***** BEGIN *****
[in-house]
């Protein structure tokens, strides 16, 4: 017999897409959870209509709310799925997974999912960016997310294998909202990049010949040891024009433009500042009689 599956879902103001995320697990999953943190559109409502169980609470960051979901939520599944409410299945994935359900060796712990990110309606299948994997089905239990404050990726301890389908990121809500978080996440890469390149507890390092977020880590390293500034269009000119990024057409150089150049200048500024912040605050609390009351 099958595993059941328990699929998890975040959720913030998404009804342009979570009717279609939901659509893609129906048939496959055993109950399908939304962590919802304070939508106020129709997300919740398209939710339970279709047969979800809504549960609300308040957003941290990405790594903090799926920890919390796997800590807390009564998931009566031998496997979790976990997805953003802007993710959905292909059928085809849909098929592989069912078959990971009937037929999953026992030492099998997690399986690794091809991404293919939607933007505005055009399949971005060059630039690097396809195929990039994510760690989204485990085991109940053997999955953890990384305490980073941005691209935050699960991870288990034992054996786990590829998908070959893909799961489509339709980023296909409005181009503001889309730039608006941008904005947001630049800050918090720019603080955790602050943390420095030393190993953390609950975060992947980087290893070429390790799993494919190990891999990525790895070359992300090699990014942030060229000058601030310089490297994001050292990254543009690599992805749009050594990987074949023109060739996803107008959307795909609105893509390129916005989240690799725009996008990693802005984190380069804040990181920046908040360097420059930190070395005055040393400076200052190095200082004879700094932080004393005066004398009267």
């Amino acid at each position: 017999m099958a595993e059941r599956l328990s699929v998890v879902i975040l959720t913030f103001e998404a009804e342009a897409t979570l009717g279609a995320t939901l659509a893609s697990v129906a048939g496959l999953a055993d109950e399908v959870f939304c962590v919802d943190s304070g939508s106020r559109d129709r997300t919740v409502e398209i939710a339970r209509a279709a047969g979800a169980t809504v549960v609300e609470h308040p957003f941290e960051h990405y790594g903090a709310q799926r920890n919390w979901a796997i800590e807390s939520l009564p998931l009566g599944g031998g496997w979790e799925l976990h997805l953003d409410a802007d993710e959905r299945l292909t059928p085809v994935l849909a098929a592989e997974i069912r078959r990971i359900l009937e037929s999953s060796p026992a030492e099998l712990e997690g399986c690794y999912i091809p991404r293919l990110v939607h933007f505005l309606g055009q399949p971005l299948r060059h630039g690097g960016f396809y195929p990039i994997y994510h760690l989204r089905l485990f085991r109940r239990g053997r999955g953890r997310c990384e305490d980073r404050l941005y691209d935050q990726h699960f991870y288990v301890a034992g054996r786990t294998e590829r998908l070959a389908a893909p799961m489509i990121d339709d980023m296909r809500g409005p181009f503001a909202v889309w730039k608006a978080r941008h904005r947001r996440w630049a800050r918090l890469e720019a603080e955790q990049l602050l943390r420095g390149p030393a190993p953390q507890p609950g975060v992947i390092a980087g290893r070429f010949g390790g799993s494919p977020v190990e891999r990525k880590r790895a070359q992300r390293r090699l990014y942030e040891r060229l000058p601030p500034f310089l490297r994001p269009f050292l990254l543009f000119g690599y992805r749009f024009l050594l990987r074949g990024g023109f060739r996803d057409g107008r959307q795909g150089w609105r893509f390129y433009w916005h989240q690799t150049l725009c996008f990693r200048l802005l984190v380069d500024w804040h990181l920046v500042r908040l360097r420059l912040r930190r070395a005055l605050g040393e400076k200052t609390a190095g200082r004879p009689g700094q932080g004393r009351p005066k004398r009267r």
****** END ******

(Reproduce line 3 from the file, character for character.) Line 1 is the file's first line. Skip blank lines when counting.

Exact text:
């Amino acid at each position: 017999m099958a595993e059941r599956l328990s699929v998890v879902i975040l959720t913030f103001e998404a009804e342009a897409t979570l009717g279609a995320t939901l659509a893609s697990v129906a048939g496959l999953a055993d109950e399908v959870f939304c962590v919802d943190s304070g939508s106020r559109d129709r997300t919740v409502e398209i939710a339970r209509a279709a047969g979800a169980t809504v549960v609300e609470h308040p957003f941290e960051h990405y790594g903090a709310q799926r920890n919390w979901a796997i800590e807390s939520l009564p998931l009566g599944g031998g496997w979790e799925l976990h997805l953003d409410a802007d993710e959905r299945l292909t059928p085809v994935l849909a098929a592989e997974i069912r078959r990971i359900l009937e037929s999953s060796p026992a030492e099998l712990e997690g399986c690794y999912i091809p991404r293919l990110v939607h933007f505005l309606g055009q399949p971005l299948r060059h630039g690097g960016f396809y195929p990039i994997y994510h760690l989204r089905l485990f085991r109940r239990g053997r999955g953890r997310c990384e305490d980073r404050l941005y691209d935050q990726h699960f991870y288990v301890a034992g054996r786990t294998e590829r998908l070959a389908a893909p799961m489509i990121d339709d980023m296909r809500g409005p181009f503001a909202v889309w730039k608006a978080r941008h904005r947001r996440w630049a800050r918090l890469e720019a603080e955790q990049l602050l943390r420095g390149p030393a190993p953390q507890p609950g975060v992947i390092a980087g290893r070429f010949g390790g799993s494919p977020v190990e891999r990525k880590r790895a070359q992300r390293r090699l990014y942030e040891r060229l000058p601030p500034f310089l490297r994001p269009f050292l990254l543009f000119g690599y992805r749009f024009l050594l990987r074949g990024g023109f060739r996803d057409g107008r959307q795909g150089w609105r893509f390129y433009w916005h989240q690799t150049l725009c996008f990693r200048l802005l984190v380069d500024w804040h990181l920046v500042r908040l360097r420059l912040r930190r070395a005055l605050g040393e400076k200052t609390a190095g200082r004879p009689g700094q932080g004393r009351p005066k004398r009267r």